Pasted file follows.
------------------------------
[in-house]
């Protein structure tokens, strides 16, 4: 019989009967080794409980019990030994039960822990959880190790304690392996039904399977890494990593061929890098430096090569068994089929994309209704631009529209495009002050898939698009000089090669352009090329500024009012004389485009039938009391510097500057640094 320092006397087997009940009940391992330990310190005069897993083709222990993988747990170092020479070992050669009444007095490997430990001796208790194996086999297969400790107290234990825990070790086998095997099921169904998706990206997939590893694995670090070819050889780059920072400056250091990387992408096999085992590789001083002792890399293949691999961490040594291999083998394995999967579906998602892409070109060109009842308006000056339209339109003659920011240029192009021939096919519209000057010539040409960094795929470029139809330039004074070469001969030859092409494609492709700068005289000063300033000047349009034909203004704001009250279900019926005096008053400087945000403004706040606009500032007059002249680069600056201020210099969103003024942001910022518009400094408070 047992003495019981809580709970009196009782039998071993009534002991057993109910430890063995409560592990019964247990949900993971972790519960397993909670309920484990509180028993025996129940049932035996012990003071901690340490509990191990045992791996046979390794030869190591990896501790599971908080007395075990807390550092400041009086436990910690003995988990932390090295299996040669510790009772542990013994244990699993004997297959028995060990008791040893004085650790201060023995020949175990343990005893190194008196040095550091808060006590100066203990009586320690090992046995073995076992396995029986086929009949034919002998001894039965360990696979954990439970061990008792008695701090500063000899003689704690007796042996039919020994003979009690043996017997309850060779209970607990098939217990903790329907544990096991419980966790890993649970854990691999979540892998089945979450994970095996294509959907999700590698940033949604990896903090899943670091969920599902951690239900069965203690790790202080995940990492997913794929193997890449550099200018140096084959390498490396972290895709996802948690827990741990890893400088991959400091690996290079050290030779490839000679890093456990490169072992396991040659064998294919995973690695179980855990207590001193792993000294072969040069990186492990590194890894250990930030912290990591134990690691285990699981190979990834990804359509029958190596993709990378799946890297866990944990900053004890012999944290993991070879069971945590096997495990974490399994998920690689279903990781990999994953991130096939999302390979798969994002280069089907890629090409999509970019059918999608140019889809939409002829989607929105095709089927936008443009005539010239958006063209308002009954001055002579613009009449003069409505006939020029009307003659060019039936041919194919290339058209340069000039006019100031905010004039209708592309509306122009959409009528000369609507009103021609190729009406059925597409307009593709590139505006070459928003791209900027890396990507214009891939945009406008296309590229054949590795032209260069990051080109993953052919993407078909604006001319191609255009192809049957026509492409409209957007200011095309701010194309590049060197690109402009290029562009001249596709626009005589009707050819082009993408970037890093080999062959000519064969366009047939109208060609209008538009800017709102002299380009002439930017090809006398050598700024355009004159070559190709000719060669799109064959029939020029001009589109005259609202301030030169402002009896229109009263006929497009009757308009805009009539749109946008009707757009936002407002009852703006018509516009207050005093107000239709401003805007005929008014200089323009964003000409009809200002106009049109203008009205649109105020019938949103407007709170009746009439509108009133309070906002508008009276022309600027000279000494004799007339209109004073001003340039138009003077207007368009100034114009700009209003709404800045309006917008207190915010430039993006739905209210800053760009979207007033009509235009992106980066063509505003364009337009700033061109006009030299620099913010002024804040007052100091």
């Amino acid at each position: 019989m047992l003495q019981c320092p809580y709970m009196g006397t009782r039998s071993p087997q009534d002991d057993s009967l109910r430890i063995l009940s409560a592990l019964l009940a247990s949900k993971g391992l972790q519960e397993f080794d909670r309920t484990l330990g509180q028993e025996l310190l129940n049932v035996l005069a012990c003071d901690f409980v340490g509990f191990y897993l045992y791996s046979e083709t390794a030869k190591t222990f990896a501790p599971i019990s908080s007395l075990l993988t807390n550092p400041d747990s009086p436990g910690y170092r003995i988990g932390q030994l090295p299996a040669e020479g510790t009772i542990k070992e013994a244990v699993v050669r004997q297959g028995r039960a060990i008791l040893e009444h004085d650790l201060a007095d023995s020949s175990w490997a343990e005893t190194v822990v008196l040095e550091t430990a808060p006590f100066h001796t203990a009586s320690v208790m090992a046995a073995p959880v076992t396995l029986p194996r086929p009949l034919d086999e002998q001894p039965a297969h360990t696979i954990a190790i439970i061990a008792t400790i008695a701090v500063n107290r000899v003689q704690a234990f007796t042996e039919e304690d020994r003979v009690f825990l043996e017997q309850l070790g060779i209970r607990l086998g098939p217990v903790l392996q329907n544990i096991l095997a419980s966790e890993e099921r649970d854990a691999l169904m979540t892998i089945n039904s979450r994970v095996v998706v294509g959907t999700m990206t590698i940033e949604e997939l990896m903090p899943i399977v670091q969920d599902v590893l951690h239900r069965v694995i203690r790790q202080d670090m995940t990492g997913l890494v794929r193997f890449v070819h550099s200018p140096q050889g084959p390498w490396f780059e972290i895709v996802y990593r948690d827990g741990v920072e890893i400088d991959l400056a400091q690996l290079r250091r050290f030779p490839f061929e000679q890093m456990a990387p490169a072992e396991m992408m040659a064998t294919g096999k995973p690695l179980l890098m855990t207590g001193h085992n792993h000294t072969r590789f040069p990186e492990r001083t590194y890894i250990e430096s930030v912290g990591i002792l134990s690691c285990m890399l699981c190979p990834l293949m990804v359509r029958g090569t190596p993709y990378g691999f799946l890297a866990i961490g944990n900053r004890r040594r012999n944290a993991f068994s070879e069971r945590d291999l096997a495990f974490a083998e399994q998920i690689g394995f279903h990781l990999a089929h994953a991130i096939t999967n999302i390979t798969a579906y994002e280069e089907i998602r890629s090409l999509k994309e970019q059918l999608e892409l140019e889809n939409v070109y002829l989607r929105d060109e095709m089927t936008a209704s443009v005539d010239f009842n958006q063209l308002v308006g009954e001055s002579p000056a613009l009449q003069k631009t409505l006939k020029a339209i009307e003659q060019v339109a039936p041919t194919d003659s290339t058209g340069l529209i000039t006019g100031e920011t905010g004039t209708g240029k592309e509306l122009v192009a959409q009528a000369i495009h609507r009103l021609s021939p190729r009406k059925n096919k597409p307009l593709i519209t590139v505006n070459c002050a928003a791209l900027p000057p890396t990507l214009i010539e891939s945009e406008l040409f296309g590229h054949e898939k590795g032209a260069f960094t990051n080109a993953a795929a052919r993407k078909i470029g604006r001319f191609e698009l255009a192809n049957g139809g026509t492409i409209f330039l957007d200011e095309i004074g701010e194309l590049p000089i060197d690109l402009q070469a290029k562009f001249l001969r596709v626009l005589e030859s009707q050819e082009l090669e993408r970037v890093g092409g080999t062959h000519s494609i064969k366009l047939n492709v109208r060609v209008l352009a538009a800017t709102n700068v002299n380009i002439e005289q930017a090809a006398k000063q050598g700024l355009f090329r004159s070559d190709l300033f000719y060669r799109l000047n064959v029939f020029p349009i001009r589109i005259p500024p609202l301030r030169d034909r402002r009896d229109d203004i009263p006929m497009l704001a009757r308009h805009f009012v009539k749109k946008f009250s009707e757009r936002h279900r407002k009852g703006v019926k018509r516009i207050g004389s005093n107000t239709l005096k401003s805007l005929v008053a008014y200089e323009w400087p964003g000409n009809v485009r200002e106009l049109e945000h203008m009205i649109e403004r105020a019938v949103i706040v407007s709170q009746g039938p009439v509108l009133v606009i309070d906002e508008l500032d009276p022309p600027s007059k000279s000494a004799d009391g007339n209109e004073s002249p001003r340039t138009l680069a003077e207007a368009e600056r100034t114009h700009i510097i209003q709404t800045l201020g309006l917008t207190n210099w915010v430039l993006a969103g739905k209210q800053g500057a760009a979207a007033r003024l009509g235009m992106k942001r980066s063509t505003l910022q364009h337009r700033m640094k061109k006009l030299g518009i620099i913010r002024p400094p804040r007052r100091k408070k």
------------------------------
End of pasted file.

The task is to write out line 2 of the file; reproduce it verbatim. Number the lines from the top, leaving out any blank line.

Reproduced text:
């Protein structure tokens, strides 16, 4: 019989009967080794409980019990030994039960822990959880190790304690392996039904399977890494990593061929890098430096090569068994089929994309209704631009529209495009002050898939698009000089090669352009090329500024009012004389485009039938009391510097500057640094 320092006397087997009940009940391992330990310190005069897993083709222990993988747990170092020479070992050669009444007095490997430990001796208790194996086999297969400790107290234990825990070790086998095997099921169904998706990206997939590893694995670090070819050889780059920072400056250091990387992408096999085992590789001083002792890399293949691999961490040594291999083998394995999967579906998602892409070109060109009842308006000056339209339109003659920011240029192009021939096919519209000057010539040409960094795929470029139809330039004074070469001969030859092409494609492709700068005289000063300033000047349009034909203004704001009250279900019926005096008053400087945000403004706040606009500032007059002249680069600056201020210099969103003024942001910022518009400094408070 047992003495019981809580709970009196009782039998071993009534002991057993109910430890063995409560592990019964247990949900993971972790519960397993909670309920484990509180028993025996129940049932035996012990003071901690340490509990191990045992791996046979390794030869190591990896501790599971908080007395075990807390550092400041009086436990910690003995988990932390090295299996040669510790009772542990013994244990699993004997297959028995060990008791040893004085650790201060023995020949175990343990005893190194008196040095550091808060006590100066203990009586320690090992046995073995076992396995029986086929009949034919002998001894039965360990696979954990439970061990008792008695701090500063000899003689704690007796042996039919020994003979009690043996017997309850060779209970607990098939217990903790329907544990096991419980966790890993649970854990691999979540892998089945979450994970095996294509959907999700590698940033949604990896903090899943670091969920599902951690239900069965203690790790202080995940990492997913794929193997890449550099200018140096084959390498490396972290895709996802948690827990741990890893400088991959400091690996290079050290030779490839000679890093456990490169072992396991040659064998294919995973690695179980855990207590001193792993000294072969040069990186492990590194890894250990930030912290990591134990690691285990699981190979990834990804359509029958190596993709990378799946890297866990944990900053004890012999944290993991070879069971945590096997495990974490399994998920690689279903990781990999994953991130096939999302390979798969994002280069089907890629090409999509970019059918999608140019889809939409002829989607929105095709089927936008443009005539010239958006063209308002009954001055002579613009009449003069409505006939020029009307003659060019039936041919194919290339058209340069000039006019100031905010004039209708592309509306122009959409009528000369609507009103021609190729009406059925597409307009593709590139505006070459928003791209900027890396990507214009891939945009406008296309590229054949590795032209260069990051080109993953052919993407078909604006001319191609255009192809049957026509492409409209957007200011095309701010194309590049060197690109402009290029562009001249596709626009005589009707050819082009993408970037890093080999062959000519064969366009047939109208060609209008538009800017709102002299380009002439930017090809006398050598700024355009004159070559190709000719060669799109064959029939020029001009589109005259609202301030030169402002009896229109009263006929497009009757308009805009009539749109946008009707757009936002407002009852703006018509516009207050005093107000239709401003805007005929008014200089323009964003000409009809200002106009049109203008009205649109105020019938949103407007709170009746009439509108009133309070906002508008009276022309600027000279000494004799007339209109004073001003340039138009003077207007368009100034114009700009209003709404800045309006917008207190915010430039993006739905209210800053760009979207007033009509235009992106980066063509505003364009337009700033061109006009030299620099913010002024804040007052100091």